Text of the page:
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Tourists stand outside the closed gate of the Roman Agora during a 24-hour strike in Athens, Thursday, Dec. 1, 2011. (Thanassis Stavrakis/Thanassis Stavrakis/AP)
Tourists stand outside the closed gate of the Roman Agora during a 24-hour strike in Athens, Thursday, Dec. 1, 2011. (Thanassis Stavrakis/Thanassis Stavrakis/AP)

Greece, creditors to continue debt talks Add to ...

Greece and its creditors will continue negotiations on a debt swap on Saturday, after late-night talks edged them closer to a vital deal but failed to clinch an agreement.

Athens is anxious to strike a deal before Monday’s meeting of euro zone finance ministers, just in time to set in motion the paperwork and approvals necessary for Greece to receive a new injection of aid to avoid a messy bankruptcy in March.

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“The elements of an unprecedented voluntary PSI are coming into place,” the Institute of International Finance said in a statement after Friday’s three-hour evening negotiation session, referring to the bond swap scheme.

“Now is the time to act decisively and seize the opportunity to finalize this historic deal and contribute to the economic stability of Greece, the euro area and the world economy.”

The statement seemed to be addressing Greece’s official lenders, the EU and the IMF, who have driven a hard bargain behind the scenes of the negotiations, sources in Athens said.

“We will not know anything for sure before Monday,” said a banking source close to the talks. “The euro zone ministers will examine the proposal and say whether we have a deal. If they say we don’t, we’re back to the negotiating table.”

Private bondholders will likely take a hit of 65 to 70 per cent on their holdings, with Greece’s new bonds featuring 30-year maturity and a progressive coupon, or interest rate, averaging out at 4 per cent, another banking official close to the talks told Reuters.

A 15 per cent cash sweetener will be made up of short-term bonds from Europe’s temporary bailout fund, the European Financial Stability Facility (EFSF), two sources told Reuters.

“It will be near cash-equivalent short term EFSF bonds,” one of the sources said.

Haggling over the coupon had held up the long-running talks as Greece raced to wrap up an agreement, raising the prospect of a messy default when Athens faces €14.5-billion ($18.5-billion U.S.) of bond repayments in March.

Another source close to the talks said the two sides had been hoping to bag a preliminary deal on Friday, with technical discussions with lawyers continuing over the weekend and into next week.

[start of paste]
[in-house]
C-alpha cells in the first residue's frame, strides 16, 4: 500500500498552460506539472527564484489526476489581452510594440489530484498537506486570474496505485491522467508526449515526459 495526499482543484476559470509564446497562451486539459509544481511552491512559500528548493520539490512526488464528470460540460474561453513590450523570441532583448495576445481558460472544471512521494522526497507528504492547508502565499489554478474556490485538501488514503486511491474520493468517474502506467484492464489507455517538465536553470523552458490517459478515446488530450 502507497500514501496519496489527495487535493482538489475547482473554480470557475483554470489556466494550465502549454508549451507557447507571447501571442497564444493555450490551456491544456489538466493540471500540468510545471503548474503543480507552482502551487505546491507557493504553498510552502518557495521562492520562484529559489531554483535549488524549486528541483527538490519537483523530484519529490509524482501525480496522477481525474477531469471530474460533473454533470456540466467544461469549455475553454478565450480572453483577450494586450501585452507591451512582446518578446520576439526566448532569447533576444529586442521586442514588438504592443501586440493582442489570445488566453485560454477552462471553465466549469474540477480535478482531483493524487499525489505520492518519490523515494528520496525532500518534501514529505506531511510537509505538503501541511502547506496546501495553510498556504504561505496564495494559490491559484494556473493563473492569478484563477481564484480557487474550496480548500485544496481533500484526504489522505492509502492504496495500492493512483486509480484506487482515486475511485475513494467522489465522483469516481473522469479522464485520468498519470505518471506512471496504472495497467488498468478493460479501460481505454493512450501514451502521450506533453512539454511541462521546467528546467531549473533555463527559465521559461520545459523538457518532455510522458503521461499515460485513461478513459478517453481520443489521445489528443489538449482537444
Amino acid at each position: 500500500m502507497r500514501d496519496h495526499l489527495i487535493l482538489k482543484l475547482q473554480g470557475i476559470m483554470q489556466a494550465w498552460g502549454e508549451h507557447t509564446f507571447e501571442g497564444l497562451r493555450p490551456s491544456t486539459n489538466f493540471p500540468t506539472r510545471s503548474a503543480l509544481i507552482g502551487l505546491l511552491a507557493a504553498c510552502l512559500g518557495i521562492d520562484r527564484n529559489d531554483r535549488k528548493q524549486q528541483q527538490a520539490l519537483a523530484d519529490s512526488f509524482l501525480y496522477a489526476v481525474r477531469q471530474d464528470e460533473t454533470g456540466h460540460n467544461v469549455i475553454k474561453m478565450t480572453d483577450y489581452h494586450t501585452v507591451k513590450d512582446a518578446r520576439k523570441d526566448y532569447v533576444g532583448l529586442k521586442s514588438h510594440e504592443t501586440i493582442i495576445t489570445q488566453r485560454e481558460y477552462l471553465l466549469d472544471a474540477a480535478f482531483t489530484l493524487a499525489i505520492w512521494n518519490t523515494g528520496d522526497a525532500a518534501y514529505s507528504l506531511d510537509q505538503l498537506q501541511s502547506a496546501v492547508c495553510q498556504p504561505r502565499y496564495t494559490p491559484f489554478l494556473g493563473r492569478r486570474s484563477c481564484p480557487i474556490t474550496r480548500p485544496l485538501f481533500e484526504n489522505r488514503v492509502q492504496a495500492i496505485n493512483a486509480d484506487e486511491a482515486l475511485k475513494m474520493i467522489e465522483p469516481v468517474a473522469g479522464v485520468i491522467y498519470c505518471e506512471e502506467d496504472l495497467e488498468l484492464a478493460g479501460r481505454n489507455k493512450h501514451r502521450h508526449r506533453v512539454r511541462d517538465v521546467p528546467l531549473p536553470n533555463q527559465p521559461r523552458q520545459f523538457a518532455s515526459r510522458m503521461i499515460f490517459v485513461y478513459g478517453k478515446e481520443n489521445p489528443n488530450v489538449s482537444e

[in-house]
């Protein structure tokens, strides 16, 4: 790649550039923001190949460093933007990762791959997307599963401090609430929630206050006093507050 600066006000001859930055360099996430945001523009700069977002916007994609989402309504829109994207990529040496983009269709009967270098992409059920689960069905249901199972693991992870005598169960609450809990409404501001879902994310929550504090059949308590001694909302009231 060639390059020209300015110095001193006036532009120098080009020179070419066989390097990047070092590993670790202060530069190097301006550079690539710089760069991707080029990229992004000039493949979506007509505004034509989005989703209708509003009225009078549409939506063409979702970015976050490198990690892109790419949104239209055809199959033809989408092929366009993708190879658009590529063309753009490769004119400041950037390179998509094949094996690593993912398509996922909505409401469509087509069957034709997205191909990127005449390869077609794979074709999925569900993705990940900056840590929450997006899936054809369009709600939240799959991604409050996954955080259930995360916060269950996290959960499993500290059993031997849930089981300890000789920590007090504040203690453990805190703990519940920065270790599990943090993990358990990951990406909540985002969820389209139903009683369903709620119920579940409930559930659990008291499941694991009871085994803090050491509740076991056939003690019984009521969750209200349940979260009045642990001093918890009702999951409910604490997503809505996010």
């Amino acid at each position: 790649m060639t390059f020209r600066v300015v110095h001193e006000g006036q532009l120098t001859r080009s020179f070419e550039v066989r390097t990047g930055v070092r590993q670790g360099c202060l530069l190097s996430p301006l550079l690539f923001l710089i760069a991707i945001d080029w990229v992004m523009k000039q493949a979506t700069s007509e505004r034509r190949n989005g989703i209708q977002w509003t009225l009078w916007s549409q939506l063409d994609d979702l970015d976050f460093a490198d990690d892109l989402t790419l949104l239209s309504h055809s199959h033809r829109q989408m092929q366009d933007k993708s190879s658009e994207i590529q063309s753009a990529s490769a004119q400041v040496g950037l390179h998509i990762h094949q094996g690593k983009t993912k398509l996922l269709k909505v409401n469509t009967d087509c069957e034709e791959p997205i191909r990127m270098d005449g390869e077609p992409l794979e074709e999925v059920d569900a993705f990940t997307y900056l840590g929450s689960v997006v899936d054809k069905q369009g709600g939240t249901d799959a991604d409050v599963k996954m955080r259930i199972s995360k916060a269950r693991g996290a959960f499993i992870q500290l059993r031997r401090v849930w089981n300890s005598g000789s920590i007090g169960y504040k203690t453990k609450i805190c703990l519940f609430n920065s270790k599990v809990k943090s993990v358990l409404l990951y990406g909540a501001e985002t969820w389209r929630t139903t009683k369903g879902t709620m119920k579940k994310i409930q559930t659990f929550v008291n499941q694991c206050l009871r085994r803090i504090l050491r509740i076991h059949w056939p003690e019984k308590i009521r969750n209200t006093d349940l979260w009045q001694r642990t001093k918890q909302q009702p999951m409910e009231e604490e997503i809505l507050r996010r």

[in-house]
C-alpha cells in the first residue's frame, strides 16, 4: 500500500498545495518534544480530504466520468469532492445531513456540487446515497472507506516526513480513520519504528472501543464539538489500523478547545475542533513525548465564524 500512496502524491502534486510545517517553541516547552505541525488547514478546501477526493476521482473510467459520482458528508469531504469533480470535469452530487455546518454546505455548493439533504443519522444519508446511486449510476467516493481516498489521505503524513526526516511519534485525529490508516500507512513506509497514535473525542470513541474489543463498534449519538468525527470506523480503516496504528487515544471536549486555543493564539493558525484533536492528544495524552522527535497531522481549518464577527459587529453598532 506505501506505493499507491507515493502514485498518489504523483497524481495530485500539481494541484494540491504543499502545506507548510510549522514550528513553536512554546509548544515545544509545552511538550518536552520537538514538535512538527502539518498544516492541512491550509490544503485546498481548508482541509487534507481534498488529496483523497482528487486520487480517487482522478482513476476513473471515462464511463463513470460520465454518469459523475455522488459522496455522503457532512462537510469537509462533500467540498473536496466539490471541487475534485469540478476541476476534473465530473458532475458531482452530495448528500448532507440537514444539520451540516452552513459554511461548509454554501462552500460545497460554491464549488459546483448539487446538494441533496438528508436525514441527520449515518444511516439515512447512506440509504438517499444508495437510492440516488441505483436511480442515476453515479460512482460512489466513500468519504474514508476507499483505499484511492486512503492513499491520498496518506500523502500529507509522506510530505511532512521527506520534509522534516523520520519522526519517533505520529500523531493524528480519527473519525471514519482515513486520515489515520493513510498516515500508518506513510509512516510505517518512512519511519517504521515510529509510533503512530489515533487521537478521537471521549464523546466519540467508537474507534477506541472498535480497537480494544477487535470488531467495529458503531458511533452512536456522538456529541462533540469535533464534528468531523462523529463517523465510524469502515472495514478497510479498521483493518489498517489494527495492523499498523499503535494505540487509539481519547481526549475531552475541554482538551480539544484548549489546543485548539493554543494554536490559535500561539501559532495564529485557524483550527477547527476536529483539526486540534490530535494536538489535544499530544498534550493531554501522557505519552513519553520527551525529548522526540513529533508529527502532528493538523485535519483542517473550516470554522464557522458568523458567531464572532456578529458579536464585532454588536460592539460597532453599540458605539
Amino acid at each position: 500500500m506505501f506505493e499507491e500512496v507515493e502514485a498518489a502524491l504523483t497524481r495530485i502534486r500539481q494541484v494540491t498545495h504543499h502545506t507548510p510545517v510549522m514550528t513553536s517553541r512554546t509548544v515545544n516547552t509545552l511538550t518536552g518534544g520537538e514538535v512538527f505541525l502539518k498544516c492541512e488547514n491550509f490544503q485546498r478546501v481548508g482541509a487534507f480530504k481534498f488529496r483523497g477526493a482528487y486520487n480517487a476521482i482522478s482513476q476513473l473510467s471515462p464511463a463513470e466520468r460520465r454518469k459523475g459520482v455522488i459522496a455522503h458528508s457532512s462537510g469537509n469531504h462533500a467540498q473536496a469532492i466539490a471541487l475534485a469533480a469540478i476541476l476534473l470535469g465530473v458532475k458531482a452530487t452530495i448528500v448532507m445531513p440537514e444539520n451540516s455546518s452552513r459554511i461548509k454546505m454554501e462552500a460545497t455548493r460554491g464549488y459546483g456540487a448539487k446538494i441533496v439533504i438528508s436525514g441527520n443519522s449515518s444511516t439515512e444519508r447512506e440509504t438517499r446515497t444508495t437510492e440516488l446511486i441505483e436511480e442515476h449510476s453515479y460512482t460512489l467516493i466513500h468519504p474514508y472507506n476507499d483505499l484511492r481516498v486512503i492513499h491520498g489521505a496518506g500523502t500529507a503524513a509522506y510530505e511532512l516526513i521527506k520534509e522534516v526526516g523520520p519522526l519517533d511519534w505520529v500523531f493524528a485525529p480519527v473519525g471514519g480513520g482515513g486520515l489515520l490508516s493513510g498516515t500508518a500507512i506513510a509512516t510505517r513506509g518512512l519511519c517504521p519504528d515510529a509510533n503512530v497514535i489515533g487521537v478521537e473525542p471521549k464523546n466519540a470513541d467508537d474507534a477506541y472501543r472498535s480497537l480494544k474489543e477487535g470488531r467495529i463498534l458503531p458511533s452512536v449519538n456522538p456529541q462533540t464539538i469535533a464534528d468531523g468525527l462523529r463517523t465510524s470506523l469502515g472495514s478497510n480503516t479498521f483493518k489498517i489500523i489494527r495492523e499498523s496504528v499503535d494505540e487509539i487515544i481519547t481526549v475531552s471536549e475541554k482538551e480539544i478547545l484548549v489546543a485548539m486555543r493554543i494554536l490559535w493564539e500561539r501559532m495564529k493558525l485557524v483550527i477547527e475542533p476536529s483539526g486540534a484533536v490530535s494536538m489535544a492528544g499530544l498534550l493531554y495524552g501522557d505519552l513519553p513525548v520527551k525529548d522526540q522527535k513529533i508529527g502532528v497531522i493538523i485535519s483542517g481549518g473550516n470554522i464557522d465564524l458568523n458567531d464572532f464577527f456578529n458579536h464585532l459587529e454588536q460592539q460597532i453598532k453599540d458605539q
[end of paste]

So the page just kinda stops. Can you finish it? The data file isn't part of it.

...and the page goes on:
“There is still work to be done. The two sides are doing what they can but the paymasters must give their blessing,” the source said.

The source said the European Central Bank’s part in the deal was also discussed.

“We expect them to make an effort as well. It could be through a special deal, as you would expect for a body like the ECB,” the source said.

IIF chief Charles Dallara, who negotiates in the name of the private bondholder, will resume talks with Greek officials on Saturday. No time was set for the meeting yet.

Greece needs to have a deal in the bag before funds are doled out from a €130-billion rescue plan that the country’s official lenders, the European Union and the International Monetary Fund, drew up in October.

The paperwork alone is expected to take weeks, meaning failure to secure a deal soon could put Athens at risk of a chaotic default in March, which in turn could jolt the financial system and tip the global economy into recession.

Adding to the pressure, officials from the “troika” of foreign lenders began meetings with the Greek government on Friday to discuss reforms and plans to finalize that bailout package.

“The deal must be completed. There is no more time left,” said a Greek government official who requested anonymity.

The swap is aimed at cutting €100-billion off Greece’s debt load of more than €350-billion. The second bailout – drawn up on the condition that Greece pushes through painful cuts and structural reforms – is expected to reduce Greece’s debt to a more manageable 120 per cent of gross domestic product in 2020 from about 160 per cent now.

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